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Home > Organization > Divisions and Independent Research Units > Group for Development of Molecular diagnostics and Individualized Therapy > Division of Epigenomics > Research Projects > Epigenetics


Our body consists of various tissues such as skin, stomach, and liver, and these tissues consist of different types of cells. Although essentially all the cells have the same genetic information, cells acquire different characteristics that persist for a life time. This is because different types of cells have added different sets of stable marks to genes that should be used (expressed) and also to genes that should not be used. Epigenetics is the discipline that elucidates the characteristics of these marks. As symbolized by the fact that gastric cells cannot be transdifferentiated into skin cells, stable transmission in somatic cells is one of the major characteristics of epigenetic marks.

In a cell, DNA is present circling approximately twice around proteins called histones. Epigenetic marks consist of the mark on DNA (DNA methylation) and marks of histones (histone modifications) (Fig. ).


Fig. DNA methylation and histone modifications
As epigenetic marks, DNA methylation and histone modifications are known. DNA is methylated at cytosines at CpG sites.


DNA methylation

DNA methylation is a chemical modification by a methyl group on cytosines at the CpG sequences of DNA. When a region that regulates gene expression (a promoter region) is methylated, the gene cannot be expressed (Fig. 1). DNA methylation status is precisely maintained after DNA replication (Fig. 2), and is a stable epigenetic mark (Ushijima et al., 2003).

DNA methylation is essential for development in higher organisms such as humans. In addition to specification of cellular types, DNA methylation is deeply involved in other biological phenomena, such as differential use of genes in a parent-of-origin-specific manner (genomic imprinting) and inactivation of one of the two X chromosomes in females (X chromosome inactivation). Furthermore, aberrant patterns of DNA methylation are observed in human diseases such as cancer.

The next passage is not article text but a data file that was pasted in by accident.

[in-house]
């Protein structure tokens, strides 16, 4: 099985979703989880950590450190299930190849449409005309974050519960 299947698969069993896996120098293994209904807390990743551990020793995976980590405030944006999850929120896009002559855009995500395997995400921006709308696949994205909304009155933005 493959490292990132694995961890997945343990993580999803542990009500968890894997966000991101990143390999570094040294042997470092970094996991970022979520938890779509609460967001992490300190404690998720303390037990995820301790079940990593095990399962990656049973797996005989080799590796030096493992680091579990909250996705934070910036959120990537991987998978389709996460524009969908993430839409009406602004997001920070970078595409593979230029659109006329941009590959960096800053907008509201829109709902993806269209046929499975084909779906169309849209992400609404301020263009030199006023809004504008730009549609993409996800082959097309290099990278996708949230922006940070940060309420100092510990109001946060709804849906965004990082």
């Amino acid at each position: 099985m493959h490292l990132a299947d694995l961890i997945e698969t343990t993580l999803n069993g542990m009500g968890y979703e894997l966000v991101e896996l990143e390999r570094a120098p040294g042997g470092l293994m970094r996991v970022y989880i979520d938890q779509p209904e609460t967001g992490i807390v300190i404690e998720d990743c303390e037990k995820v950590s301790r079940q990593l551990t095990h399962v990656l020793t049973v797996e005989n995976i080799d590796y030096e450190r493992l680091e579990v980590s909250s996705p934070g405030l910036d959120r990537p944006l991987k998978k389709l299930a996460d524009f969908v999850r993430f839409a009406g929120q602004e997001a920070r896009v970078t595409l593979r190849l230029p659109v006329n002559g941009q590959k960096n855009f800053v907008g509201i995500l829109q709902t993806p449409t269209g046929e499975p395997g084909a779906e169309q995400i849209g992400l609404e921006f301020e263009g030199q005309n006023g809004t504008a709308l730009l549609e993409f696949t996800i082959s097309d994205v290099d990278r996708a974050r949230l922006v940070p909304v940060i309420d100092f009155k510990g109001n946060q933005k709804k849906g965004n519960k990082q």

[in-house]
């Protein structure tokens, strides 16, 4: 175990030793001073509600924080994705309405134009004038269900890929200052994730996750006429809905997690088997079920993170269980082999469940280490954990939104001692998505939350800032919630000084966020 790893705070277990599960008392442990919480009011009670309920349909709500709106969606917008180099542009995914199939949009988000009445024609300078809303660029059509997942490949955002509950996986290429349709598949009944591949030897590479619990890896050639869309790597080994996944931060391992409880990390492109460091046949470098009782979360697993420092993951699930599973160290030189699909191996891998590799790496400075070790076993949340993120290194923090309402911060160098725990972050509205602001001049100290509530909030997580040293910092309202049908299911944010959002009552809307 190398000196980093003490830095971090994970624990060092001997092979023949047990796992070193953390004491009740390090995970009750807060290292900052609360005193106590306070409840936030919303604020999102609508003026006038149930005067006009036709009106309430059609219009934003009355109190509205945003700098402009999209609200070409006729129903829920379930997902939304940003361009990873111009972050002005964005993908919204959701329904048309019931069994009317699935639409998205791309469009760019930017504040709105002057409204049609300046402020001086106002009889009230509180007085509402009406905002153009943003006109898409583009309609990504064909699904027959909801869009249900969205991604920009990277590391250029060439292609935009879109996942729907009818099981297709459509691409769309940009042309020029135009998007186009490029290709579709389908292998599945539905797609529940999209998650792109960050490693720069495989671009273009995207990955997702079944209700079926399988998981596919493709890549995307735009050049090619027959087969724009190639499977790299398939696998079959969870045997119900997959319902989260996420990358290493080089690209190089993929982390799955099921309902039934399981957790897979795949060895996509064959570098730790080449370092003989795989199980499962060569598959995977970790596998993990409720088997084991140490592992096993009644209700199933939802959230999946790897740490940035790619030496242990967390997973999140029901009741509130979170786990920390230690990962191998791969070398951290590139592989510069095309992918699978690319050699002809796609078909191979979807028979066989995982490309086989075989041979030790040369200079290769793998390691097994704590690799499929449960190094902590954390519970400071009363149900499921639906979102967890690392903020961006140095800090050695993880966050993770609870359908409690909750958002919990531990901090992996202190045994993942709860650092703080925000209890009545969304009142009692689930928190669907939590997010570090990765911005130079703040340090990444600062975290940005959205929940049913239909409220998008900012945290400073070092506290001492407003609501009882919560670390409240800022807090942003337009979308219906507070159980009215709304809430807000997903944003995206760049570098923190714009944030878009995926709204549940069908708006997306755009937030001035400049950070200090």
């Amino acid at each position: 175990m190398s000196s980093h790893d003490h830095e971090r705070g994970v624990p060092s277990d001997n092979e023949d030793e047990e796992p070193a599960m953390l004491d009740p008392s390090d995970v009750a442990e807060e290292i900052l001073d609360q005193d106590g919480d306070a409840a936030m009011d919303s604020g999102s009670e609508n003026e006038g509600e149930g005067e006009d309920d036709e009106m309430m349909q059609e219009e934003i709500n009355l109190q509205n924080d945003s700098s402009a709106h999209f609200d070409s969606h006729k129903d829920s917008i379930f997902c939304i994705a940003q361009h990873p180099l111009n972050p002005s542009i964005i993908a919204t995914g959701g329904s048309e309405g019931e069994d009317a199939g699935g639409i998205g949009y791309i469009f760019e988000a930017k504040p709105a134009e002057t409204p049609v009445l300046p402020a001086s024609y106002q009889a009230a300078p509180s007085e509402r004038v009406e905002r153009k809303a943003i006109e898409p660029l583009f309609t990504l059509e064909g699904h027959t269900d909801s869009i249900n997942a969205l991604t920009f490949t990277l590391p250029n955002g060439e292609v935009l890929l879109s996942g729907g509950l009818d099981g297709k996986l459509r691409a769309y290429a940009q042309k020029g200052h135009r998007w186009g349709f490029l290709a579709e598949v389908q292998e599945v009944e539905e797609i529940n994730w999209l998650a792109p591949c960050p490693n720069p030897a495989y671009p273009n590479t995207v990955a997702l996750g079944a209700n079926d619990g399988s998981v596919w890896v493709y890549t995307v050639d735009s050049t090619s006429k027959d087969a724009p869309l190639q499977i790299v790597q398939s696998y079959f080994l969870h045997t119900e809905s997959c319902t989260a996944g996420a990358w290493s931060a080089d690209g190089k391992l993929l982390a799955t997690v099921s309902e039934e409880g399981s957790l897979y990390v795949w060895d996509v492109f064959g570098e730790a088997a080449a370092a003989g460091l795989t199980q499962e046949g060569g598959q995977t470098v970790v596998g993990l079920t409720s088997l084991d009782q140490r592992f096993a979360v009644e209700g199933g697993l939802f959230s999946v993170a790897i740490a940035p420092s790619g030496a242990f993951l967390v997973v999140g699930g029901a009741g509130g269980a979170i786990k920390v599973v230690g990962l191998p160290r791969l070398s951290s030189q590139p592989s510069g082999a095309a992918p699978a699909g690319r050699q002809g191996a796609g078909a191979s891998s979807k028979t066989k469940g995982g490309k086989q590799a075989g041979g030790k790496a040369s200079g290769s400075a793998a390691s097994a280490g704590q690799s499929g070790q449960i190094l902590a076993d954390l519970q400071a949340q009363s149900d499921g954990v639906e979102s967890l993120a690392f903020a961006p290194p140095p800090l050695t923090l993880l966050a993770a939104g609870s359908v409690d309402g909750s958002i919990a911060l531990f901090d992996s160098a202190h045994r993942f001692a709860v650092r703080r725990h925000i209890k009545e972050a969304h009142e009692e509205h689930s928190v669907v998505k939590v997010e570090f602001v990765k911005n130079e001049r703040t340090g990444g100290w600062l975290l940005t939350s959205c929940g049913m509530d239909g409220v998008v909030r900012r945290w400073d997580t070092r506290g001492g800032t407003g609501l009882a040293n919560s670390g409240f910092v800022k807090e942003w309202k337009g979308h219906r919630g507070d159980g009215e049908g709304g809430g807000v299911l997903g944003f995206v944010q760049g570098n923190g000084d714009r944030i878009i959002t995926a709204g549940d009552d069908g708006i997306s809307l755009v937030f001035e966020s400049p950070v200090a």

Fig. 1. Inactivation of a gene by DNA methylation.
When a promoter region is methylated, the gene cannot be expressed.



Fig. 2. Maintenance of DNA methylation status
When cells divide, DNA is replicated. Although the newly synthesized DNA strands are unmethylated, DNA methyltransferase 1 (DNMT1) precisely maintains the DNA methylation status.


Aberrant DNA methylation and Cancer

Normal cells have genes that promote cell proliferation (oncogenes) and those that repress cell proliferation (tumor-suppressor genes). Distortion of genetic information (mutation) of oncogenes can result in constitutive activation of the oncogenes. In contrast, mutations of tumor-suppressor genes and also their deletion (chromosome deletion) result in their inactivation (Fig.). Both oncogene activation and tumor-suppressor gene inactivation can cause uncontrolled cellular proliferation.

In the 1990's, it was revealed that aberrant DNA methylation, in addition to mutations and chromosome deletion, can cause inactivation of tumor-suppressor genes (Ushijima, 2005 ). Until now, inactivation of many tumor-suppressor genes by aberrant DNA methylation was reported in various cancers. In some cancers such as gastric cancer, inactivation of tumor-suppressor genes by DNA methylation is more frequent than that by mutations or chromosome deletion (Ushijima and Sasako, 2004 ).


Fig. Three mechanisms of inactivation of tumor-suppressor genes.
Mutations, chromosome deletion, and aberrant DNA methylation are known as mechanisms for inactivation of tumor-suppressor genes. Aberrant DNA methylation causes inactivation of tumor-suppressor genes without any changes of genetic information of tumor-suppressor genes.